The film then immediately drops in mood as an ominous unidentifiable voice takes over. With behind-the-scenes (BTS) footage as the visuals, I quickly assumed this was the voice of the BTS videographer. In a rather depressing tone, they started to question their purpose, commenting that “work related things are inseparable from non-work things”. Lines blurred, the unidentifiable voice starts to talk about their mental state and how the only reason they were still able to work is because they take medication, “sleeping pills, waking pills, mood stabilizers”; they then comment, “I use my mind and body like a credit card. Spend first, pay the debt later. The debt I can never clear however much I pay.” The owner of the voice starts to sink into some sort of delirious state, they lament that they no longer knew what it was like to be natural and to be oneself.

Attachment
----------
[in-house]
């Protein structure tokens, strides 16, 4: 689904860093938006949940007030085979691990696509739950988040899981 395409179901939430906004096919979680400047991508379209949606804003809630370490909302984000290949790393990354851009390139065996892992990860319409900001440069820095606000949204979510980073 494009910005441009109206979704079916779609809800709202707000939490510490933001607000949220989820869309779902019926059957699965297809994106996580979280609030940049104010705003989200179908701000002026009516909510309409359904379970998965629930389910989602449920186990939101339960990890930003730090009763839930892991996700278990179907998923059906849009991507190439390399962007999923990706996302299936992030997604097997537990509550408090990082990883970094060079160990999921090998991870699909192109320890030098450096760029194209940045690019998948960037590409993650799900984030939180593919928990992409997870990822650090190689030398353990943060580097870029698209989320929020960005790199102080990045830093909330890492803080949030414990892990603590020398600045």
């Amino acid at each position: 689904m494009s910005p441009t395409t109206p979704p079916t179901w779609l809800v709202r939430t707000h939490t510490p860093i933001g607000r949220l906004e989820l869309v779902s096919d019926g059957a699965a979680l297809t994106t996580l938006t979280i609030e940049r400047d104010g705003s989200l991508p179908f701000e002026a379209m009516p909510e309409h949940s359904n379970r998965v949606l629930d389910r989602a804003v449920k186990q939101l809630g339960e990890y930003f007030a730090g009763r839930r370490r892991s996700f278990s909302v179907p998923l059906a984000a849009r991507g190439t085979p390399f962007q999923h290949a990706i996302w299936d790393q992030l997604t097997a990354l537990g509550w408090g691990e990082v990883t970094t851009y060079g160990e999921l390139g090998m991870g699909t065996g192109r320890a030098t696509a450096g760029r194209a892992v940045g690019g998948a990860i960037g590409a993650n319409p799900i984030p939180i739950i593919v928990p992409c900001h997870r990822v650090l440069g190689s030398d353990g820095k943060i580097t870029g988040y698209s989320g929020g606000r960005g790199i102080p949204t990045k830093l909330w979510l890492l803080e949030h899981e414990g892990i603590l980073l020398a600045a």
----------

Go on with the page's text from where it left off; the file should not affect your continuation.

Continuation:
In quick succession, the narrator comments, “I have to function. I have to focus. I have to perform. Smile. Strong. Positive. Efficient. Flexible.” Then, something interesting happens. The camera slowly zooms in on the cinema camera on set, and he narrates, “Am I telling myself, or is somebody telling me? Or is somebody telling me to tell myself? The definition of function is already given. I am me, but what is me? Who is the subject?” Breaking the fourth wall is a common trope in cinema, but if a fifth wall existed, this would break it. A camera facing a camera.